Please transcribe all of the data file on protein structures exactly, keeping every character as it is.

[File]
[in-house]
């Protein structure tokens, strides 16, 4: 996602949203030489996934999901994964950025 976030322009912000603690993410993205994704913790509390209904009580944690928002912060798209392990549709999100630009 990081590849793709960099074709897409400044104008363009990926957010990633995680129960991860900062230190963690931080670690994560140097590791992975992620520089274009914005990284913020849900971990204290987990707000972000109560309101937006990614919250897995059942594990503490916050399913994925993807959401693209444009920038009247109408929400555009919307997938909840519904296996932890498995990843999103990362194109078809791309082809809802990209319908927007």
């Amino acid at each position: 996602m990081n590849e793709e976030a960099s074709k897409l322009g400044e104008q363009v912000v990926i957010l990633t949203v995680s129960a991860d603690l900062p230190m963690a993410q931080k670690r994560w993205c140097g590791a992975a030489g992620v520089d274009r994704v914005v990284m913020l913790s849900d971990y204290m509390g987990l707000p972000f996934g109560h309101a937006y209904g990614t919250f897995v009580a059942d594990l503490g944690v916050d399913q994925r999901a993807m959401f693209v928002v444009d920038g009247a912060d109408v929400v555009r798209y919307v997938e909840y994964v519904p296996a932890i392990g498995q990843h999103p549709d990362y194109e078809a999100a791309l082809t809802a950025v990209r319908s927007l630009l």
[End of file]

[in-house]
């Protein structure tokens, strides 16, 4: 996602949203030489996934999901994964950025 976030322009912000603690993410993205994704913790509390209904009580944690928002912060798209392990549709999100630009 990081590849793709960099074709897409400044104008363009990926957010990633995680129960991860900062230190963690931080670690994560140097590791992975992620520089274009914005990284913020849900971990204290987990707000972000109560309101937006990614919250897995059942594990503490916050399913994925993807959401693209444009920038009247109408929400555009919307997938909840519904296996932890498995990843999103990362194109078809791309082809809802990209319908927007």
């Amino acid at each position: 996602m990081n590849e793709e976030a960099s074709k897409l322009g400044e104008q363009v912000v990926i957010l990633t949203v995680s129960a991860d603690l900062p230190m963690a993410q931080k670690r994560w993205c140097g590791a992975a030489g992620v520089d274009r994704v914005v990284m913020l913790s849900d971990y204290m509390g987990l707000p972000f996934g109560h309101a937006y209904g990614t919250f897995v009580a059942d594990l503490g944690v916050d399913q994925r999901a993807m959401f693209v928002v444009d920038g009247a912060d109408v929400v555009r798209y919307v997938e909840y994964v519904p296996a932890i392990g498995q990843h999103p549709d990362y194109e078809a999100a791309l082809t809802a950025v990209r319908s927007l630009l």